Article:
French Horns - The French Horn is a very unique instrument. It is considered a brass instrument, but it's very different in sound from any other brass instrument. It is considered the bridge between the brass and the winds, and at times, the horn can sound almost like a wind instrument. It has a very warm, mellow tone, but when played at full volume, it has a blasting, epic sound. Many examples of this can be found in Howard Shore's scores to The Lord of the Rings trilogy. James Horner uses the horn brilliantly in his score to Braveheart to convey pain and defeat after William Wallace is betrayed and defeated at the battle of Falkirk. Accompanied by strings, this French horn cue ("Betrayal and Desolation" on the CD) is one of the most powerful and emotional moments in the film.
Tuba - The tuba is most commonly used to play the bass line, but when it carries the melody, it can have a playful sound, and is often used for a bumbling villain. An example of this would be John Williams' score for Home Alone, the theme for Harry and Marv. When played in the lowest registers, the tuba has a very blasting sound.
The woodwinds are normally used in soft, lyrical passages, although there are other uses for them. Let's take a look at some woodwinds.
Piccolo - A very high-pitched instrument, the piccolo can also be very loud. One common use of the piccolo is a fast run, such as in many of John Williams works.
Flutes - The flute is a pretty common woodwind, mainly for its relative easiness to play. It's a very light and lyrical instrument played with vibrato, and can be used for love themes, etc. It can also double the piccolo an octave lower in a run.
Oboes - The oboe has a very elegant, romantic sound. A great example of an oboe solo is the beginning of John Williams' "Across the Stars" from Star Wars Episode II: Attack of the Clones. It has a very reedy sound, and is played with a lot of vibrato.
Clarinets - The clarinet has an interesting sound. In the lower registers, it sounds almost strange, and up high, it sounds similar to an oboe. It is often used in jazz and big band music.
English Horn - Very much like an oboe, only lower, however, not as low as a bassoon. An example of an English Horn would be Dvorak's Adagio from the New World Symphony.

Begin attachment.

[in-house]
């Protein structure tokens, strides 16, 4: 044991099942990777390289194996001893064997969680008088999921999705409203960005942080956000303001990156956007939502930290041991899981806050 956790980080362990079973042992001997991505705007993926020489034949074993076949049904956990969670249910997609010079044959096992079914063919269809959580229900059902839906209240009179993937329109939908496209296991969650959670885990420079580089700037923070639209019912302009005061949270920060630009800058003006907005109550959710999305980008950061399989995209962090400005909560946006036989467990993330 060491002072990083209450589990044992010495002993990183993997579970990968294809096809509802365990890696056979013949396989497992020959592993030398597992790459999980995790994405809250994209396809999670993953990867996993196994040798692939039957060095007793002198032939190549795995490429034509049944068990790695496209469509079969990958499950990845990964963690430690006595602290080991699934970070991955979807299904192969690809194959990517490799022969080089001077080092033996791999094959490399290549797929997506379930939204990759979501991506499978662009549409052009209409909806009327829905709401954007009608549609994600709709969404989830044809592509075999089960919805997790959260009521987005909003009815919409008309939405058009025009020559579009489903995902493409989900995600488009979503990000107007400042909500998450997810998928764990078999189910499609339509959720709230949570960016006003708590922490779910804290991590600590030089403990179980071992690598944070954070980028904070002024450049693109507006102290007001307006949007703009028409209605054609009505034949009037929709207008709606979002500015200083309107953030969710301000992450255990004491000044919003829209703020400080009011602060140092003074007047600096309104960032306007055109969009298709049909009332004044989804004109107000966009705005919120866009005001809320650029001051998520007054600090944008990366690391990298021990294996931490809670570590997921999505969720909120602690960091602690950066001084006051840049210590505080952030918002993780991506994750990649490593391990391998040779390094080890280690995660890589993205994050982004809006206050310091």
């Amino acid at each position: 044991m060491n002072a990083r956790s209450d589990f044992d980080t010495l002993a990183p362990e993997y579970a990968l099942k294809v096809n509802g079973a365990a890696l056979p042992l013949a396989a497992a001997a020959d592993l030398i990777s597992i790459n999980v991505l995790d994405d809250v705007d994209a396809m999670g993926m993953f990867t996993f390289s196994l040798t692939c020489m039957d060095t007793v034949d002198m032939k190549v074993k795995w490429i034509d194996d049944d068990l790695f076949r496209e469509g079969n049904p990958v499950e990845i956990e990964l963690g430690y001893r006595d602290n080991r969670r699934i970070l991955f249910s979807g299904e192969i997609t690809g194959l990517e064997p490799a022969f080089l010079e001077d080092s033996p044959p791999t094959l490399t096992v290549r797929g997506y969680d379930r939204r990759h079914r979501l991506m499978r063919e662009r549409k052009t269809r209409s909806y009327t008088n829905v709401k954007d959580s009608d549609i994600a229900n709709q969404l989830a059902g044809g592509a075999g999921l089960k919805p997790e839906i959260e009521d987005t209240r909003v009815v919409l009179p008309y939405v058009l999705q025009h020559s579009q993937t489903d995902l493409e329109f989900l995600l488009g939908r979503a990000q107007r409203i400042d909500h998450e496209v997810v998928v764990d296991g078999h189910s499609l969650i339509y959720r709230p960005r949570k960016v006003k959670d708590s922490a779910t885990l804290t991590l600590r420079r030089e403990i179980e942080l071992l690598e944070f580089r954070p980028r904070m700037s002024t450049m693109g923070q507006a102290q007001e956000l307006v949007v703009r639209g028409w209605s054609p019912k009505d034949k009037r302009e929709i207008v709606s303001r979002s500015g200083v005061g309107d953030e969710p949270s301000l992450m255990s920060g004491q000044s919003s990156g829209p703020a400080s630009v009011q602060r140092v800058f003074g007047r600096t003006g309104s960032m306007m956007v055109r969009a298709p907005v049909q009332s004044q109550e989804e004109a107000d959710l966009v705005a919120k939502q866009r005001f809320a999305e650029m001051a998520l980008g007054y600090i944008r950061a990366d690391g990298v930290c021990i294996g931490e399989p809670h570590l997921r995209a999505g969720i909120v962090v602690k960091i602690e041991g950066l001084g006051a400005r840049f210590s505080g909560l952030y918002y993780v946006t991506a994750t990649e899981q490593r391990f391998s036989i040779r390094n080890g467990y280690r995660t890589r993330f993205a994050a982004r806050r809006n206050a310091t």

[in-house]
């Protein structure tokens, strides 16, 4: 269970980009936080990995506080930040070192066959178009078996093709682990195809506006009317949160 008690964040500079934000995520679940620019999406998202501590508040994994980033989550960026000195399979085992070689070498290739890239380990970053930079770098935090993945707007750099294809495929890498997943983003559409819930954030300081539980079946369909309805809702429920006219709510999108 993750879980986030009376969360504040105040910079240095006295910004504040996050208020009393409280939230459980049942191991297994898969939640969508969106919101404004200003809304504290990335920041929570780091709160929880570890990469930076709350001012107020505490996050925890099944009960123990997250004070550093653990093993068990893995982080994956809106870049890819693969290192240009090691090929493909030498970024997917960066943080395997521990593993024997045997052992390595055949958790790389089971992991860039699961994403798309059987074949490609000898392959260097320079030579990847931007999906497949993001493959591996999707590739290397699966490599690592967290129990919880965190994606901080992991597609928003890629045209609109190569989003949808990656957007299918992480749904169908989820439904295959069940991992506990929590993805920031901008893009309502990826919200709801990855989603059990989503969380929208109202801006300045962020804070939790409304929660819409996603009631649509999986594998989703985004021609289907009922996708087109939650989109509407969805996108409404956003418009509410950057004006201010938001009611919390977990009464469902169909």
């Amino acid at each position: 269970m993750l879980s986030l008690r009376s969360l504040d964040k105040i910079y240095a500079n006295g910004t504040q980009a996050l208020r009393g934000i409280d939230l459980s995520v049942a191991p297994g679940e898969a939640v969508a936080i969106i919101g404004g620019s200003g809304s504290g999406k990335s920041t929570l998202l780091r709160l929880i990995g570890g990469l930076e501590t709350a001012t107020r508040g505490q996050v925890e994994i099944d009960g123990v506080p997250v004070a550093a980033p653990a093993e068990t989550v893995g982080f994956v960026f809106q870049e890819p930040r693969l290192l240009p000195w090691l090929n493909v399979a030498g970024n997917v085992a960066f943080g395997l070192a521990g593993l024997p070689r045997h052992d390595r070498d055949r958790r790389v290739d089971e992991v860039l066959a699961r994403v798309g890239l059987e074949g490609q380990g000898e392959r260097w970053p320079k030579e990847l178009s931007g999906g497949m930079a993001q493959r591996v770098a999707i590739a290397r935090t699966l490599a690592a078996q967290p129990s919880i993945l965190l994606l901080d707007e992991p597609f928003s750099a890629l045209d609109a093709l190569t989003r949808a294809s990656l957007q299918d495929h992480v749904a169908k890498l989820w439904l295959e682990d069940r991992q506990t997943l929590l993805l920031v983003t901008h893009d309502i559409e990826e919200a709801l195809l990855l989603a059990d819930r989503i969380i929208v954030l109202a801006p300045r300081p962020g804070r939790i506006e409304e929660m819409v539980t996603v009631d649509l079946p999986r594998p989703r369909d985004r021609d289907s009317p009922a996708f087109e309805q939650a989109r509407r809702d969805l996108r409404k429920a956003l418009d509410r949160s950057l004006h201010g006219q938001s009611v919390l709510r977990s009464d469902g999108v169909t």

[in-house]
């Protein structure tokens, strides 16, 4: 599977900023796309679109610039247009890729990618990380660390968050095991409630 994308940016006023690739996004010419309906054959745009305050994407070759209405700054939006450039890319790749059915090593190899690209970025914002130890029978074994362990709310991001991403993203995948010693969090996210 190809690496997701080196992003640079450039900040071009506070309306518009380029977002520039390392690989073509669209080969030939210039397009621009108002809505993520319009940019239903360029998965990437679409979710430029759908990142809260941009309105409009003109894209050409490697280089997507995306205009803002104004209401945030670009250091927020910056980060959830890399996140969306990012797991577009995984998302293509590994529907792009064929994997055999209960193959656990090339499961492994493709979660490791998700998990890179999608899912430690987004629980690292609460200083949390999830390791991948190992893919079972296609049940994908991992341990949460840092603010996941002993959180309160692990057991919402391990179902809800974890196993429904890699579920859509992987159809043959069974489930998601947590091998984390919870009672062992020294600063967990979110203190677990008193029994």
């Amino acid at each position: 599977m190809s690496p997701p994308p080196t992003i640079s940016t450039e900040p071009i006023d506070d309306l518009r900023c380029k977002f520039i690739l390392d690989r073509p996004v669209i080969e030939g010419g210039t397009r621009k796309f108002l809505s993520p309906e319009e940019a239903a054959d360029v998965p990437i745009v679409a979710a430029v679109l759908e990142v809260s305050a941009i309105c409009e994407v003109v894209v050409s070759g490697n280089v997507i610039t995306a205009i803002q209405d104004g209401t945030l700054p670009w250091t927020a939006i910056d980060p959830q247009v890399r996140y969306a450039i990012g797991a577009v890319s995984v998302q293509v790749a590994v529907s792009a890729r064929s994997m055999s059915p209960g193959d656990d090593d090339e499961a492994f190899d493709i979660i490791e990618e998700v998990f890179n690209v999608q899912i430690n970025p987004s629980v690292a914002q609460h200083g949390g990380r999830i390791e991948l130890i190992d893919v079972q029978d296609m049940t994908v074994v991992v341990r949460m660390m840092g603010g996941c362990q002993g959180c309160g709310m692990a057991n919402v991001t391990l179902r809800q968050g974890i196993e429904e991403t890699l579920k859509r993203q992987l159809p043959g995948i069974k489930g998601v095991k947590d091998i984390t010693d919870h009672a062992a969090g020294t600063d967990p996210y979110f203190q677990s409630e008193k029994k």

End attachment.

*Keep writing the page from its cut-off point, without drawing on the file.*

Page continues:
Bassoon - This instrument is sometimes used to play the bass line, but it can be used to play the melody. Down low, it sounds playful, but in the high registers, it can sound eerie and mysterious.
Contrabassoon - Basically a bassoon that goes a lot lower. It is not used as commonly as a normal bassoon.
Percussive elements are sometimes called "fireworks," and they can really spice up a piece. But they should be treated like icing on cake, if you eat the icing all by itself, you'll probably just get sick. Just like it tastes better to eat the whole cake, it's better to use the whole orchestra and use the percussion to compliment the rest of the orchestra. Let's look at some basic orchestral percussion.
Cymbals - These are the most common elements of the percussion. A cymbal crash can be very loud and be used with an orchestra hit, and a roll can be used to great effect to build up to a higher dynamic level.
Timpani - The timpani can be used to accent loud notes, playing the bass line, making the music more bombastic. A timpani roll can be very loud and powerful, and is a great way to build up your music.
Chimes and Bells - Wind Chimes can add a magical effect to a piece, and church bells can be used in a wide variety of situations.
Glockenspiel, Xylophone, Vibraphone - These are known as mallet instruments. The glockenspiel sounds kind of like little bells, and a xylophone has kind of a cartoony sound. The vibraphone sounds very eerie and mysterious down low, and up high, it sounds much like a music box, as in the opening of John Williams' "Hedwig's Theme" from Harry Potter.
Snare Drum - This drum has a very militaristic sound, and can be used for battle sequences, or basically any type of action sequence. It can also be used effectively with quiet brass to create a somber atmosphere, as in the Rednote Audio theme from the section on trumpets.
Bass drum - This drum is very low-pitched, and it can be used to accent loud notes like the timpani. When played in sync with the snare drum, it adds a powerful bass effect to the snare drum. John Williams used this effect in The Patriot when Tavington and his redcoats march on the farm.
I know that is a lot to chew on, but we have only scratched the surface of orchestration. For more information on orchestration, you should read Rimsky-Korsikov's Principles of orchestration.
Well, we have covered a lot in this article, but there is still so much more to discuss. Keep an eye out for more articles in the future. Again, please feel free to contact me via email if you have any questions.